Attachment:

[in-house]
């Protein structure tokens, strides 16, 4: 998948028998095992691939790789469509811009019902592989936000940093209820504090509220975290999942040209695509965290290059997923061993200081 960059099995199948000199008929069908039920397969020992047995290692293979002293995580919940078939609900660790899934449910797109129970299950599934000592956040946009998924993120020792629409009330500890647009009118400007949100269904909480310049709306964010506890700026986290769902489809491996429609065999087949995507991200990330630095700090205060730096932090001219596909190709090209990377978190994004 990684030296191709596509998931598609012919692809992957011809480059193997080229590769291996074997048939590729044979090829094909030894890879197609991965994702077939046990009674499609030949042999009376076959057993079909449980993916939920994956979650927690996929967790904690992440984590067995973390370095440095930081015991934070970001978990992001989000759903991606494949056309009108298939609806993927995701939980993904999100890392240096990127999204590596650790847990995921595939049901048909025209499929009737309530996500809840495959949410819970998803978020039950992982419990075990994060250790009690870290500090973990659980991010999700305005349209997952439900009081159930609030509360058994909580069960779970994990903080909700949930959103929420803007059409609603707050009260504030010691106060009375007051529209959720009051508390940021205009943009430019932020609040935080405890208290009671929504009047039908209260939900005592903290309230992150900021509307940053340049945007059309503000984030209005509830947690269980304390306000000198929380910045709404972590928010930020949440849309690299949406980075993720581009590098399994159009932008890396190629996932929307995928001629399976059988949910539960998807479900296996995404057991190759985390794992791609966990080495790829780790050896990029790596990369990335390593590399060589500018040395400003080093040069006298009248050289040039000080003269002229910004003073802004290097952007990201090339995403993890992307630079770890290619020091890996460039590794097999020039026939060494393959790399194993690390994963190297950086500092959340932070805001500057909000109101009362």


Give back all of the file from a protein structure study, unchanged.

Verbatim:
[in-house]
């Protein structure tokens, strides 16, 4: 998948028998095992691939790789469509811009019902592989936000940093209820504090509220975290999942040209695509965290290059997923061993200081 960059099995199948000199008929069908039920397969020992047995290692293979002293995580919940078939609900660790899934449910797109129970299950599934000592956040946009998924993120020792629409009330500890647009009118400007949100269904909480310049709306964010506890700026986290769902489809491996429609065999087949995507991200990330630095700090205060730096932090001219596909190709090209990377978190994004 990684030296191709596509998931598609012919692809992957011809480059193997080229590769291996074997048939590729044979090829094909030894890879197609991965994702077939046990009674499609030949042999009376076959057993079909449980993916939920994956979650927690996929967790904690992440984590067995973390370095440095930081015991934070970001978990992001989000759903991606494949056309009108298939609806993927995701939980993904999100890392240096990127999204590596650790847990995921595939049901048909025209499929009737309530996500809840495959949410819970998803978020039950992982419990075990994060250790009690870290500090973990659980991010999700305005349209997952439900009081159930609030509360058994909580069960779970994990903080909700949930959103929420803007059409609603707050009260504030010691106060009375007051529209959720009051508390940021205009943009430019932020609040935080405890208290009671929504009047039908209260939900005592903290309230992150900021509307940053340049945007059309503000984030209005509830947690269980304390306000000198929380910045709404972590928010930020949440849309690299949406980075993720581009590098399994159009932008890396190629996932929307995928001629399976059988949910539960998807479900296996995404057991190759985390794992791609966990080495790829780790050896990029790596990369990335390593590399060589500018040395400003080093040069006298009248050289040039000080003269002229910004003073802004290097952007990201090339995403993890992307630079770890290619020091890996460039590794097999020039026939060494393959790399194993690390994963190297950086500092959340932070805001500057909000109101009362």